Finding the instance reference of an object [long and probably boring]

Terry Reedy tjreedy at
Fri Nov 7 20:35:19 CET 2008

Steven D'Aprano wrote:
> On Fri, 07 Nov 2008 08:48:19 -0700, Joe Strout wrote:

> Unfortunately, the term "name" is *slightly* ambiguous in Python. There 
> are names, and then there are objects which have a name attribute, which 
> holds a string. This attribute is usually called __name__ but sometimes 
> it's called other things, like func_name.

3.0 corrects that divergence.
 >>> def foo(): pass

 >>> foo.__name__

> You're assuming that call-by-sharing isn't a standard term. That's not 
> true. It's a standard term that is sadly not well known, I believe 
> because of the ignorance of most coders to the history of their own 
> discipline. (I include myself in that.)


Call by sharing

Also known as "call by object" or "call by object-sharing" is an 
evaluation strategy first named by Barbara Liskov et al for the language 
CLU in 1974[1]. It is used by languages such as Python[2] and Iota and 
(as argued by some[3]) Java, although the term is not in common use by 
the Java community. Call-by-sharing implies that values in the language 
are based on objects rather than primitive types.

The semantics of call-by-sharing differ from call-by-reference in that 
assignments to function arguments within the function aren't visible to 
the caller (unlike by-reference sematics). However since the function 
has access to the same object as the caller (no copy is made), mutations 
to those objects within the function are visible to the caller, which 
differs from call-by-value semantics.

Although this term has widespread usage in the Python community,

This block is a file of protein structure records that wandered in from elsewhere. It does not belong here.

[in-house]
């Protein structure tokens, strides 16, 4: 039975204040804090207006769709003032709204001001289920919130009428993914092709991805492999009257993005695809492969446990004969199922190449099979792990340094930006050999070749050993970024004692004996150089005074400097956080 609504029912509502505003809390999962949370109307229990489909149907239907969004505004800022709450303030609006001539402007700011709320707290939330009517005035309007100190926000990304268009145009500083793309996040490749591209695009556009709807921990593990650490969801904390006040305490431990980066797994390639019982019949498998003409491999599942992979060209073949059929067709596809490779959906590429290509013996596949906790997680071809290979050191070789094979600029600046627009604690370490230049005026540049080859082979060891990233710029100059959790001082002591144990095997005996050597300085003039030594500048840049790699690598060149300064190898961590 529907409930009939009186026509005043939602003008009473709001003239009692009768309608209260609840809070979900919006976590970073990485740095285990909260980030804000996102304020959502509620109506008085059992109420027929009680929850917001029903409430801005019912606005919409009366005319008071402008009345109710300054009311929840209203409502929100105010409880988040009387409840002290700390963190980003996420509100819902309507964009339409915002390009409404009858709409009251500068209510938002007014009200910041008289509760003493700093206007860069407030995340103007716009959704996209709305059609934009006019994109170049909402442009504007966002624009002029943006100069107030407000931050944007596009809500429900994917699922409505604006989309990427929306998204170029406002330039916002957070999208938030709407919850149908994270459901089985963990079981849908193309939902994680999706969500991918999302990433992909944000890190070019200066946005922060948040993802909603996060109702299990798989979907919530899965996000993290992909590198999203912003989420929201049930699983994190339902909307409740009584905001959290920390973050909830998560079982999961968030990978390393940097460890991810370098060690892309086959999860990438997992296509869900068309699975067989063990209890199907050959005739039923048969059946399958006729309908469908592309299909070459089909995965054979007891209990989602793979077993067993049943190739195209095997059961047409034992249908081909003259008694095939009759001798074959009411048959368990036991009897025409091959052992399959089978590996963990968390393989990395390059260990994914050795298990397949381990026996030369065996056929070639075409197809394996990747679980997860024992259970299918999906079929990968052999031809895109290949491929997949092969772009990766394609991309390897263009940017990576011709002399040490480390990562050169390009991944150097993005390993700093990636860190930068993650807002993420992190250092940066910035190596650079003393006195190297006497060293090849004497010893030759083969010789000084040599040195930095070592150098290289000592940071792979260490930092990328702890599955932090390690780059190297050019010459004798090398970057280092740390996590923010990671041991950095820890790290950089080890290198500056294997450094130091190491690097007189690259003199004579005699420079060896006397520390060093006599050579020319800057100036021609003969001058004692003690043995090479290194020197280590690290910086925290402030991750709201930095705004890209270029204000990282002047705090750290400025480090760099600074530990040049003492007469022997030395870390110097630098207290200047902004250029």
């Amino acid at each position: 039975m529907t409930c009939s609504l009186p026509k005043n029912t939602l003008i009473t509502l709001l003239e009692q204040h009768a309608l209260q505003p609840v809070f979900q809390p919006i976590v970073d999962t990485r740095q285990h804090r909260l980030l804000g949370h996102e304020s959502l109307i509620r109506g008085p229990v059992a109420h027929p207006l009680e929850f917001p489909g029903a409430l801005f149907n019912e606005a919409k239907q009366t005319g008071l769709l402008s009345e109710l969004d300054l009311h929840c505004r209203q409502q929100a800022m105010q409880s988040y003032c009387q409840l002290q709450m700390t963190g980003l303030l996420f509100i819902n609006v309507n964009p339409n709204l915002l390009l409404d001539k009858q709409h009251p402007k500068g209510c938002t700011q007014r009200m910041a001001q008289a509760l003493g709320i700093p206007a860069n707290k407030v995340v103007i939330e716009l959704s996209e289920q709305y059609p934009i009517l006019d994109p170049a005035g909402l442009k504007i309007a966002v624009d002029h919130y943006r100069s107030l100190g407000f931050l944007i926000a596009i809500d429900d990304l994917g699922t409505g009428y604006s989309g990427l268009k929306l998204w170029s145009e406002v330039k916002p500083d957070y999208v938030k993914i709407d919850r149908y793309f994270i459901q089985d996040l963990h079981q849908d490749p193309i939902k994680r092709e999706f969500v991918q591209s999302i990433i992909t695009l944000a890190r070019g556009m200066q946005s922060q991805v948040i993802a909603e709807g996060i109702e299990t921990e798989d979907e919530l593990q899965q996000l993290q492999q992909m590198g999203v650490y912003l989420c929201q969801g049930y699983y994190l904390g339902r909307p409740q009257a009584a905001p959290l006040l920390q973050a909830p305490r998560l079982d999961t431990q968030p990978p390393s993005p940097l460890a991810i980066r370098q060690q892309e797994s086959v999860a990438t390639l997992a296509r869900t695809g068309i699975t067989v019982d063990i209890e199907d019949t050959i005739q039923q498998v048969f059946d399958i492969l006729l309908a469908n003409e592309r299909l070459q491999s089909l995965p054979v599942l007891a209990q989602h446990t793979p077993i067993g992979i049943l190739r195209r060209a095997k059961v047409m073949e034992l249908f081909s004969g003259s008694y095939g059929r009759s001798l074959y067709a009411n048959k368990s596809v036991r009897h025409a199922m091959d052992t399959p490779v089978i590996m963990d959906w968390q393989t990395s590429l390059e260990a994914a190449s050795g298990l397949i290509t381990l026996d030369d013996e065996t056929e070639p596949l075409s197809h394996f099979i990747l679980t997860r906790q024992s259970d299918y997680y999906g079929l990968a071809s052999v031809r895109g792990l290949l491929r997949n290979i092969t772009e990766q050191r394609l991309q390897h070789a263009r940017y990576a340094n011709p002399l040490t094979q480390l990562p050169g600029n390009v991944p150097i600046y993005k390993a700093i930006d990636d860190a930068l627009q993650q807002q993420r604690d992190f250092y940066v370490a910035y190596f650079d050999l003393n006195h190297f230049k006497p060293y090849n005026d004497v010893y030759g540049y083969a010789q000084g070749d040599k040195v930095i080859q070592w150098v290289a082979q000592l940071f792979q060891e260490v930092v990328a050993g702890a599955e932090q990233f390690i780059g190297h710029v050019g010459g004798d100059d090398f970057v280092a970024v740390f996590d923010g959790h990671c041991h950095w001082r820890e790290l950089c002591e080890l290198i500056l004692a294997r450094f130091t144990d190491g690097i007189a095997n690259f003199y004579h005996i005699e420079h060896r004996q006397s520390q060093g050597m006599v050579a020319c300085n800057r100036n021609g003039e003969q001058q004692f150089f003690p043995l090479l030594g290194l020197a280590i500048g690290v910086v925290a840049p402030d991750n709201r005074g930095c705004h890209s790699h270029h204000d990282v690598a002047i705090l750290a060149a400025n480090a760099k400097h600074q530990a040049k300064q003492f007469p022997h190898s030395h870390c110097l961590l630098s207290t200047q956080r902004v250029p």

identical semantics in other languages such as Java and Visual Basic are 
often described as call-by-value, where the value is implied to be a 
reference to the object.


Call by Sharing
The caller and called routine communicate only through the argument and 
result objects; routines do not have access to any variables of the caller.

After the assignments of actual arguments to formal arguments, the 
caller and the called routine share objects. If the called routine 
modifies a shared object, the modification is visible to the caller on 
return. The names used to denote the shared objects are distinct in the 
caller and called routine; if a routine assigns an object to a formal 
argument variable, there is no effect on the caller. From the point of 
view of the invoked routine, the only difference between its formal 
argument variables and its other local variables is that the formals are 
initialized by its caller.

Python object *do* have access to surrounding scopes, but the second 
paragraph exact described Python, as does the corresponding Wikipedia entry.

• Call by sharing
– Used by languages where variables are already references to objects
– Parameters are references to objects, but assignments to those parameters
don’t change them at the level of the caller — e.g. Java uses call-by-value
for primitives (int, char) and uses call-by-sharing for Objects

And Google had other links to course notes using 'call by sharing'

Terry Jan Reedy

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